Originally Posted by powderbluetang
they are replaced by the volcanoes
I would like to see your reference, other than the one you mentioned, that will substantiate this statement. I do not believe it to be factual.
I did go to the page you suggested and found the following information:
"First of all, most of what we normally consider as "rock" is a mineral structure formed by: compounds settling in ancient oceans and lakes (sedimentary), minerals that were once melted and spewed out of the earth by volcanoes (igneous), and sedimentary deposits that were transformed by great pressure created by overlying deposits (metamorphic)." (quoted from www.aquariumarts.com/liverock.html)
This states that some
of what we consider rock did in fact come from volcanoes. It also clearly states that quite a bit of it did not. The text goes on to say the following:
"Live rock is a calcareous (limestone) structure that is formed by the deposition of many species of living (stony) corals and other invertebrates, forming either deep ocean or shallow coastal reefs. Some coastal reefs grow toward the surface of the water and form a barrier to the island or continent (Great Barrier Reef of Australia) that may cause ship wrecks." (quoted from www.aquariumarts.com/liverock.html)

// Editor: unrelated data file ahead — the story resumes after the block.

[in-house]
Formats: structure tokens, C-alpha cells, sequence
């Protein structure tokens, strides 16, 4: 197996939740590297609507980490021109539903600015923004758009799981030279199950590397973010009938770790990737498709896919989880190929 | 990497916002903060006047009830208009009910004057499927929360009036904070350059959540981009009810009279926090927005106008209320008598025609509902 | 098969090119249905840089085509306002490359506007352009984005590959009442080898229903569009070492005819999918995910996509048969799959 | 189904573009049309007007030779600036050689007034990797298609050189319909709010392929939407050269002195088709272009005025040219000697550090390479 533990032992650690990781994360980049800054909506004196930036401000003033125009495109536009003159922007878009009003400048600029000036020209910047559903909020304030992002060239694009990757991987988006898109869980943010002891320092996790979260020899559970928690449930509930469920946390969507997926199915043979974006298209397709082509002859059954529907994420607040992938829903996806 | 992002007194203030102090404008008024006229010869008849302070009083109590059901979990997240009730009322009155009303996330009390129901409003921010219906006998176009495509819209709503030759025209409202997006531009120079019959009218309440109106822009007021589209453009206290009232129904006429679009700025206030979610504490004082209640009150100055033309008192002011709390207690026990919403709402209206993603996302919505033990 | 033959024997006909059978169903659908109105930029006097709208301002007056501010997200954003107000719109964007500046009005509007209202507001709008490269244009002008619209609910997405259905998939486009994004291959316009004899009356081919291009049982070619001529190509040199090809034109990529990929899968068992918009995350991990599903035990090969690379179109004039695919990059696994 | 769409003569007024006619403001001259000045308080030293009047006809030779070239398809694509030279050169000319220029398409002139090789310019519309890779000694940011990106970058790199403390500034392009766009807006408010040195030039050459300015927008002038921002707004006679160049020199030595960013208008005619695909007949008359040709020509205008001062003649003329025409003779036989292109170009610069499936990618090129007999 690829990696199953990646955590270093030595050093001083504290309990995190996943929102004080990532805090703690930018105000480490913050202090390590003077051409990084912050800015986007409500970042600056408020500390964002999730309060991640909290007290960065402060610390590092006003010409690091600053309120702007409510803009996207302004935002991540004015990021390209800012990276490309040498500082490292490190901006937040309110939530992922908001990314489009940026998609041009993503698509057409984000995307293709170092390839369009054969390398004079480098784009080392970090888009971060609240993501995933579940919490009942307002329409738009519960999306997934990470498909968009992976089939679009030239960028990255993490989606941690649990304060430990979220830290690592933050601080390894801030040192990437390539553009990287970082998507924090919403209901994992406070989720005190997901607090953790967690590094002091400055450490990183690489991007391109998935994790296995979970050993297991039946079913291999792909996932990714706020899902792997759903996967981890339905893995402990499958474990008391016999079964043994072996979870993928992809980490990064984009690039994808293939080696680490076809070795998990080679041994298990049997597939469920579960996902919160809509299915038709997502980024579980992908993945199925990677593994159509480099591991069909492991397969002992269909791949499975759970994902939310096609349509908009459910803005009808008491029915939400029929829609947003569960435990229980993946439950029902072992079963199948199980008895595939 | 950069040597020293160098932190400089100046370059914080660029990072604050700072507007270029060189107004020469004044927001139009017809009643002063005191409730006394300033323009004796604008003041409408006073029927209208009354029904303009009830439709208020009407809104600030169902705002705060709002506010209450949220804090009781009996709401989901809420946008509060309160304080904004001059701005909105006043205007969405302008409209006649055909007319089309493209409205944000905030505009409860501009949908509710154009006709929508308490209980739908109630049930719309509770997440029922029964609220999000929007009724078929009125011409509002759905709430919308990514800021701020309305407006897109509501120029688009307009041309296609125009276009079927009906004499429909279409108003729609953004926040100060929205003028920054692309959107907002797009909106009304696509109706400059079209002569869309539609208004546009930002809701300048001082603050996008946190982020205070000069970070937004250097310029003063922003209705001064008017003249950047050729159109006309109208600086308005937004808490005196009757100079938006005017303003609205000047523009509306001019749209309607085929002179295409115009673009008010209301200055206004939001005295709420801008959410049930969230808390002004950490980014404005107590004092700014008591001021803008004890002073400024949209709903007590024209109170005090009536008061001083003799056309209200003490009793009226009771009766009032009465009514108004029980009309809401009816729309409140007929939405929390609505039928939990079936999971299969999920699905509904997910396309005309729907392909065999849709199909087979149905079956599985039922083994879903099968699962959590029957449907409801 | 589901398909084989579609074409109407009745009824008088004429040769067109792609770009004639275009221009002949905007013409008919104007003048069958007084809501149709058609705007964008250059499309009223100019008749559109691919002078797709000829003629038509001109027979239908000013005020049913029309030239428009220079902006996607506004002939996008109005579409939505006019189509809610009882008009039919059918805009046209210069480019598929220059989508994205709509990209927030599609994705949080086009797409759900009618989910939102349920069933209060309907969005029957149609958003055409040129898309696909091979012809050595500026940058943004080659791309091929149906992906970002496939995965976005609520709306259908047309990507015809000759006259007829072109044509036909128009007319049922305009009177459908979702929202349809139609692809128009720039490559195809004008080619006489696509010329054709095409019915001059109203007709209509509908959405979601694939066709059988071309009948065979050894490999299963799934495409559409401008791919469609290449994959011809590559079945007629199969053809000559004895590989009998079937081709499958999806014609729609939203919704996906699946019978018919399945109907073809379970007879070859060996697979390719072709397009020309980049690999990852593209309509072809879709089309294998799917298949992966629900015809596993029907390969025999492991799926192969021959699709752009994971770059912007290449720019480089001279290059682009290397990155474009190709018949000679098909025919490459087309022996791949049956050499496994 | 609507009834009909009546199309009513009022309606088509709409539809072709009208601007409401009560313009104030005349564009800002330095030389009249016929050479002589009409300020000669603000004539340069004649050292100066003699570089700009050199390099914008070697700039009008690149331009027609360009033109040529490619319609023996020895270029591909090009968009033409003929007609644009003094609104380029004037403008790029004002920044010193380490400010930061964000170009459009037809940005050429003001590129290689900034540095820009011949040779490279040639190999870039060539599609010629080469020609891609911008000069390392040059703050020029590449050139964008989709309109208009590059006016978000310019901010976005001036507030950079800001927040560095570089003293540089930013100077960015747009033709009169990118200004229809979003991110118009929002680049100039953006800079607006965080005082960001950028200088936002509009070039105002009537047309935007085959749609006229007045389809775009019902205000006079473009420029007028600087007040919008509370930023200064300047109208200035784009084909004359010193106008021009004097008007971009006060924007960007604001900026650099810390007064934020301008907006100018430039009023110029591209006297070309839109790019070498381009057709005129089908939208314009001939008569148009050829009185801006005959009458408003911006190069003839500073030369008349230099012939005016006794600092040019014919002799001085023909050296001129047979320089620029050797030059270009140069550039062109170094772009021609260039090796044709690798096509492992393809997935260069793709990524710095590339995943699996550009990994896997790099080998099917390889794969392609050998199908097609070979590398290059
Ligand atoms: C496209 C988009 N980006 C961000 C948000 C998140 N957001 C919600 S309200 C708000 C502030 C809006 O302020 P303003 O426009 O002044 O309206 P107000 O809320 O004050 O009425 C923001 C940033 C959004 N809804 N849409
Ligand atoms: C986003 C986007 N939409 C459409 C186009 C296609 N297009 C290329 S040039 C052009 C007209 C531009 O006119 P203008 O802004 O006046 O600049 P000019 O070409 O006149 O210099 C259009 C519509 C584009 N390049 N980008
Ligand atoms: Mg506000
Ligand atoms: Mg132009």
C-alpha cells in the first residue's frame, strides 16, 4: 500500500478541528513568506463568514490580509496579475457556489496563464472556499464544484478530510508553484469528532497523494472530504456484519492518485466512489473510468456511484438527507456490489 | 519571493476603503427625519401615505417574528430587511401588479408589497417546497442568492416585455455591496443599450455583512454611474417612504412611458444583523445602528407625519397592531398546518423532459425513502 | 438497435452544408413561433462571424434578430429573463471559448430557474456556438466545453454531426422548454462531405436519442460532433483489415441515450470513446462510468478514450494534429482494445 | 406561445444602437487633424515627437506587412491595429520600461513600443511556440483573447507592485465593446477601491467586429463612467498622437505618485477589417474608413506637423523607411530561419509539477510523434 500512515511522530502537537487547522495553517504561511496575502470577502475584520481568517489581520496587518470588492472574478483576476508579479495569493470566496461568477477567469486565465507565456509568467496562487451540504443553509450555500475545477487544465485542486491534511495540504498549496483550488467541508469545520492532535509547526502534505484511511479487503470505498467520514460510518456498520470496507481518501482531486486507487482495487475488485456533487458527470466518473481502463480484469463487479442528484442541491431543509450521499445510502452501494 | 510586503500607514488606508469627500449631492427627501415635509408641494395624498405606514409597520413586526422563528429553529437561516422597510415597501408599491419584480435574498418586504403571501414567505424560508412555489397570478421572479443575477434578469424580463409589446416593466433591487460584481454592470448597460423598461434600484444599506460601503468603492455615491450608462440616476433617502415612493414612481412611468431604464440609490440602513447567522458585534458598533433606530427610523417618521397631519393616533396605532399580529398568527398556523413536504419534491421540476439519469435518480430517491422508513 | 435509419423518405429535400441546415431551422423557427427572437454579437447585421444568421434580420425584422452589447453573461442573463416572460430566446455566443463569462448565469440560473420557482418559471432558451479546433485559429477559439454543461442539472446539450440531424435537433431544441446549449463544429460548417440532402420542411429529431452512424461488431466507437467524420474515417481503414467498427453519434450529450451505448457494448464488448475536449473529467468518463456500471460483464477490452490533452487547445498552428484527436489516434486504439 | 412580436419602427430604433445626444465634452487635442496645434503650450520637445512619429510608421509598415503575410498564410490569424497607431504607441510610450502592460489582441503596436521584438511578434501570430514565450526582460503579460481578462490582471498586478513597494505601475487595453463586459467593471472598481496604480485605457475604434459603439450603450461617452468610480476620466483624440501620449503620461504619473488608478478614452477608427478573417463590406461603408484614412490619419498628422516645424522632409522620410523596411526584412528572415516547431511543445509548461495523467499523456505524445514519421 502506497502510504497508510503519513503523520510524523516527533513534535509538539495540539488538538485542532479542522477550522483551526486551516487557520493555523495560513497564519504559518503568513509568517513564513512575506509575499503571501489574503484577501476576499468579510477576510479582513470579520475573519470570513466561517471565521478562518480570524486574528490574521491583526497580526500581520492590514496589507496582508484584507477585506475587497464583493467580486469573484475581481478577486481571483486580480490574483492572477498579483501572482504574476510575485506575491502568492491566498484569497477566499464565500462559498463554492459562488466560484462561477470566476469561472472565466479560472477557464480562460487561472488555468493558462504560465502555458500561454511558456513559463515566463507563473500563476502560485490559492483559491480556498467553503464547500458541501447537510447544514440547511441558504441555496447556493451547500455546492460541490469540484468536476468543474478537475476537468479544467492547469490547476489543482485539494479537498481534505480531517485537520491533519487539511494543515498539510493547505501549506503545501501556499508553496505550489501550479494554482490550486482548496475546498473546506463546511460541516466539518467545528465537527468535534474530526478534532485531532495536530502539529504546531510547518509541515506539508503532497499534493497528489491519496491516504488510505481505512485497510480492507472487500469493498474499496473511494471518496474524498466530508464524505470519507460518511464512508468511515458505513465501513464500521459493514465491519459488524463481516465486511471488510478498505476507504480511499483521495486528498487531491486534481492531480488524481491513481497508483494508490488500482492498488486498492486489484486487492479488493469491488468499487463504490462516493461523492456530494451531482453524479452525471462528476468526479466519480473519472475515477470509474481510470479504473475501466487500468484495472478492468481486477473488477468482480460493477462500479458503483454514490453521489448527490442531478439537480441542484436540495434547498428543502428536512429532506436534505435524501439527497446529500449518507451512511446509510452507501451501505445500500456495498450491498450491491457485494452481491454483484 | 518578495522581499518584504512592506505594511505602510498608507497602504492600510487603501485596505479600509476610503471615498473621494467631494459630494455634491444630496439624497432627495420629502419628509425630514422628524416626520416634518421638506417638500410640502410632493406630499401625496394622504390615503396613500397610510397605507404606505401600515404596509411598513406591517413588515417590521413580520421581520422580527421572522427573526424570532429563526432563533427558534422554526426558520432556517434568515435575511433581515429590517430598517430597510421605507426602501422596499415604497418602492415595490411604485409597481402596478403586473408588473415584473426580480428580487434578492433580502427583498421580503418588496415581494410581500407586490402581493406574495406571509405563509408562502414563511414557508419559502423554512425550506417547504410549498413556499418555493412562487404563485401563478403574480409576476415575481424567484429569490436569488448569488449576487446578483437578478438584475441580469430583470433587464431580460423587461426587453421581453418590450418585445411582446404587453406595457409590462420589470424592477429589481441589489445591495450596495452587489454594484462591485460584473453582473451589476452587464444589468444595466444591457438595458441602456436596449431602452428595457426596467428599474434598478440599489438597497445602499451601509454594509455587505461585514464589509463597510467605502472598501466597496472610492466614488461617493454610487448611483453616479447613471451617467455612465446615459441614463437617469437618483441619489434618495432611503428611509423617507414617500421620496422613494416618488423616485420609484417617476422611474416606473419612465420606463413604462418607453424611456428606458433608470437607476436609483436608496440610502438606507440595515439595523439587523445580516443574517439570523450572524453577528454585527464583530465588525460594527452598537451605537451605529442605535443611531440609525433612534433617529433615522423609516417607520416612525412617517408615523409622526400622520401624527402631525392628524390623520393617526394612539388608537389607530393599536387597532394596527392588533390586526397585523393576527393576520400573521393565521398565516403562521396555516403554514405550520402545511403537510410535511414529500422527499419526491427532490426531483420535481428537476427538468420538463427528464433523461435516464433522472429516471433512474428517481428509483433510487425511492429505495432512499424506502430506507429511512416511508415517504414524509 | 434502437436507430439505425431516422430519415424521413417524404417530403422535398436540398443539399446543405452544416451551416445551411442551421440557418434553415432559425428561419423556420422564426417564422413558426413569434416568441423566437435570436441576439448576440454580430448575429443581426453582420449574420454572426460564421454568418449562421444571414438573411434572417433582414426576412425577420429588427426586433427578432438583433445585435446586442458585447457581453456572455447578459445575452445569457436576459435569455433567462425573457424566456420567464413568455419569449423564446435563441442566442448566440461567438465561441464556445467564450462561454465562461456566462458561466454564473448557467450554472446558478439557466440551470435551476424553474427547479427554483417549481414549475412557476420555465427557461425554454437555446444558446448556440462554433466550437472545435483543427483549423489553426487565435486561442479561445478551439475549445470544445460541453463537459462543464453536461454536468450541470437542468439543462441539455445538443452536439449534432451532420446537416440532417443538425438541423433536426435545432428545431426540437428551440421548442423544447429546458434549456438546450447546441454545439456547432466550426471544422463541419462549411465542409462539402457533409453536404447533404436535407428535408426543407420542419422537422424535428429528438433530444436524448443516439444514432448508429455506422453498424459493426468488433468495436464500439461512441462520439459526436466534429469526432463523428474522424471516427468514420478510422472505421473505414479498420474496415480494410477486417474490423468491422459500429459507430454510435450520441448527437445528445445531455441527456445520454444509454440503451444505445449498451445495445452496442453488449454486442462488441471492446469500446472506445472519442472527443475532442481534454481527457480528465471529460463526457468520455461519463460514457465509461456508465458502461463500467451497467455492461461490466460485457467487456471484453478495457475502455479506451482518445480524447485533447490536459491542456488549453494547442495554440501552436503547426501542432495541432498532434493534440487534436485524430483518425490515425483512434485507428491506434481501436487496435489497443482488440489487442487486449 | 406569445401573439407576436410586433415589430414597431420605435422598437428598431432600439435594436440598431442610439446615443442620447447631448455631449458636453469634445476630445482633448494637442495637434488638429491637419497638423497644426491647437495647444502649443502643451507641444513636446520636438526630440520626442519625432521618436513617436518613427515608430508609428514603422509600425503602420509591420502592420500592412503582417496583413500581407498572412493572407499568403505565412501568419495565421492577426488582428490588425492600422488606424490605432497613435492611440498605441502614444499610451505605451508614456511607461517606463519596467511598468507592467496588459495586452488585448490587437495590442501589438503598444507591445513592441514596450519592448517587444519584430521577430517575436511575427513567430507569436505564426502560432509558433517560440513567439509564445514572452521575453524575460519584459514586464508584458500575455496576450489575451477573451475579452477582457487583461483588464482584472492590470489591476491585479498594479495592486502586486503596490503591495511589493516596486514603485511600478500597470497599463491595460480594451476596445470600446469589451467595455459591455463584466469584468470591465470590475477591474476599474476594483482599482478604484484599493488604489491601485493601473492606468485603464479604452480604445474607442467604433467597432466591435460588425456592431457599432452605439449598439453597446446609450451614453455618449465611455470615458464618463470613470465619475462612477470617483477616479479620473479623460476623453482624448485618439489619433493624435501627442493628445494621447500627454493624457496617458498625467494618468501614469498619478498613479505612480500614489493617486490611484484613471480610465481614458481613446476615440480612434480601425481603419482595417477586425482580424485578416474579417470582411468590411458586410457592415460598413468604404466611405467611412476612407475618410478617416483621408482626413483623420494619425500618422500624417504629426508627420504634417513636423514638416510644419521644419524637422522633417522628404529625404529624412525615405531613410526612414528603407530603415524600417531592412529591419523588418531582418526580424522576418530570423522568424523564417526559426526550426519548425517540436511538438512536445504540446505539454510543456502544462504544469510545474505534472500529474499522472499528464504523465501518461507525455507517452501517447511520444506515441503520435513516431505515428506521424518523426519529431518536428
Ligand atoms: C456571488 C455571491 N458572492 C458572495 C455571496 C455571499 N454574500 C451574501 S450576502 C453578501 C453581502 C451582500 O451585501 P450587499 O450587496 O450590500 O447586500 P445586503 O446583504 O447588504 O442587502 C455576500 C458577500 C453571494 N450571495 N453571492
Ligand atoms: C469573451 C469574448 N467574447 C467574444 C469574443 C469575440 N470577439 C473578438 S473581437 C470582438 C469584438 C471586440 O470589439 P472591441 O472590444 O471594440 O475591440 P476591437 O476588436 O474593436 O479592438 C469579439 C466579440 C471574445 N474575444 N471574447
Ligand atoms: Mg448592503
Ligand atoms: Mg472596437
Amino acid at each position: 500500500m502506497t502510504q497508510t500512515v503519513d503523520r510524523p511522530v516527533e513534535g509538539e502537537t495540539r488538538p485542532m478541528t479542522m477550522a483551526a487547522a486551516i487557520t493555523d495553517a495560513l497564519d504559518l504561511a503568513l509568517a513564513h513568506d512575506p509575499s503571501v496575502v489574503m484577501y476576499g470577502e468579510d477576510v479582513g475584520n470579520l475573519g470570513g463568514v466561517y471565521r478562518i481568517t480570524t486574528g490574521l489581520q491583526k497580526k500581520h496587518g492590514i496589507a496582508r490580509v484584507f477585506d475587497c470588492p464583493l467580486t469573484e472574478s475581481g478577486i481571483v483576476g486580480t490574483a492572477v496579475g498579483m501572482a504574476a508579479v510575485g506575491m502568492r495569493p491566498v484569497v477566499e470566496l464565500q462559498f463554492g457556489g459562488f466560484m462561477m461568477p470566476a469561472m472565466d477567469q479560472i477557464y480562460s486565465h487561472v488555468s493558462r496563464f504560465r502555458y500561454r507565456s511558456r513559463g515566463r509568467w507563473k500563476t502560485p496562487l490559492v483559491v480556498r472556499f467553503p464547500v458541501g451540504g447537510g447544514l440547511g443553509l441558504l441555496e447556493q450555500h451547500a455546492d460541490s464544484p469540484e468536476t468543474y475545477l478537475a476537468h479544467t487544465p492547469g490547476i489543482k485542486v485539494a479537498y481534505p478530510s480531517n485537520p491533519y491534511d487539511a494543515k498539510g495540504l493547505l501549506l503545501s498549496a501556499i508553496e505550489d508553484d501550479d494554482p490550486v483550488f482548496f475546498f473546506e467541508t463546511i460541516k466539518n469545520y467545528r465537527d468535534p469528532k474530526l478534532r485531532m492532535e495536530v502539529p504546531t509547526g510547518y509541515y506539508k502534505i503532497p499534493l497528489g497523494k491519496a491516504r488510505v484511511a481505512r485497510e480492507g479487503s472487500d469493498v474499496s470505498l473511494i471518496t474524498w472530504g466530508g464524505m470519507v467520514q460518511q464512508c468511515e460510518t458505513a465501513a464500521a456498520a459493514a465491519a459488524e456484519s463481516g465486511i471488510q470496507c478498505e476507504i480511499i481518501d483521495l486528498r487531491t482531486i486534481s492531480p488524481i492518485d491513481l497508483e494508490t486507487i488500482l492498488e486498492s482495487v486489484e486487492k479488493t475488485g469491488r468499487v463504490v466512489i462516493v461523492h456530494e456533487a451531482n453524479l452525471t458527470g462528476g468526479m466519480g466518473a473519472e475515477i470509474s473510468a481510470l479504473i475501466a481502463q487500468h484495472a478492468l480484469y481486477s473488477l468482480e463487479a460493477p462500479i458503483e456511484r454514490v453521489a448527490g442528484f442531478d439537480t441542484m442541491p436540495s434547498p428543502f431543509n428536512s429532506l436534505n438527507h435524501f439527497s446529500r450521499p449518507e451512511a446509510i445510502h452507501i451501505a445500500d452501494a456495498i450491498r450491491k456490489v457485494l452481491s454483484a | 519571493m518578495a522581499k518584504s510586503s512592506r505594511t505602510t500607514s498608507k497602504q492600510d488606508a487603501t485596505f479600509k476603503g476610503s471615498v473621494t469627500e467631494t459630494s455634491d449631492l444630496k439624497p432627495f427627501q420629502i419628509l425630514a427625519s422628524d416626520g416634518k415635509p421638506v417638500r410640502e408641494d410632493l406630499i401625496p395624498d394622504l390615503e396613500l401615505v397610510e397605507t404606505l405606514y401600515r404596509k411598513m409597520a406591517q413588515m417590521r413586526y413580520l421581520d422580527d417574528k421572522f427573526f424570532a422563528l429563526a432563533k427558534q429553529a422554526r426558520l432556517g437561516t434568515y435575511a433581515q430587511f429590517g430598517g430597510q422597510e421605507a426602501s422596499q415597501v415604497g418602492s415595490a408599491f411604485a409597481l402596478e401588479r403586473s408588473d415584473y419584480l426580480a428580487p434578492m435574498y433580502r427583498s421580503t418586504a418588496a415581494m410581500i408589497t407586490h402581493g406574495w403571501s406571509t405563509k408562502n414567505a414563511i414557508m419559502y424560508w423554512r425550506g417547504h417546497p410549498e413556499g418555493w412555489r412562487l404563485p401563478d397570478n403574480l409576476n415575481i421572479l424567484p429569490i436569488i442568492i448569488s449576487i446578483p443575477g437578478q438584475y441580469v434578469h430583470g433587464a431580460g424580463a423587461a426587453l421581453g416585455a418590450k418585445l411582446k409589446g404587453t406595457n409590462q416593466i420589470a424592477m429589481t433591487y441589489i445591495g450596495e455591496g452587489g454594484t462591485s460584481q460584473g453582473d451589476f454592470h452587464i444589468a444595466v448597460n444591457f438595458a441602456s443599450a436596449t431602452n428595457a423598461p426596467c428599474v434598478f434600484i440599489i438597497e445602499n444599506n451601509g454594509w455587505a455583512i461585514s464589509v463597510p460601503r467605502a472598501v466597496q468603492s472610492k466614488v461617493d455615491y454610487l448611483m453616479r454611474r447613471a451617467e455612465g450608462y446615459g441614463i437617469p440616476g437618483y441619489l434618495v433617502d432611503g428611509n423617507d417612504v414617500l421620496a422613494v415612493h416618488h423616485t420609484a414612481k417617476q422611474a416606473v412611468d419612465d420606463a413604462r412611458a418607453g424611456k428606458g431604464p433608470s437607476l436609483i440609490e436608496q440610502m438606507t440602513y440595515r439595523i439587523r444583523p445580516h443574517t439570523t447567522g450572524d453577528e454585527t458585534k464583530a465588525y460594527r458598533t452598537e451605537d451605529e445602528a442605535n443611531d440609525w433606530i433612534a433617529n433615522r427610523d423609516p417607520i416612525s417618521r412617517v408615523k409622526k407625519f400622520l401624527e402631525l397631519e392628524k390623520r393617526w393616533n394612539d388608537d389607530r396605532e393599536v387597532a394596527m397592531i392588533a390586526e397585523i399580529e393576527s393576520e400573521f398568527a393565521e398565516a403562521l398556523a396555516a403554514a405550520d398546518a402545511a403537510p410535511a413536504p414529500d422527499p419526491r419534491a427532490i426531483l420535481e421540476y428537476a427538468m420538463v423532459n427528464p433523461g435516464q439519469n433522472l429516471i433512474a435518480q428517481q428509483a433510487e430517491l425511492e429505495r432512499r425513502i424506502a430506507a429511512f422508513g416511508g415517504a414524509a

As I stated earlier, if you have any other reference to back up your statement that LR
comes from or is replaced by volcanic activity, I would be most interested to read it. Also, I would be interested in your definition of "geesh"? It is not listed in my dictionary nor does it have any reference at dictionary.com.
To answer the posted question, yes I do think LR
collection will eventually become a problem. IMO
there will be stricter regulations in the future concerning taking LR
from the reefs. As stated before, some of the collected rock is broken off of the reefs in storms. Some of it is broken off the reefs by collectors. I think the future will be in aqua cultured rock and man made rock. There are good references to the man made rock on www.garf.org
under the name "Aragacrete" if you're interested in reading up on it.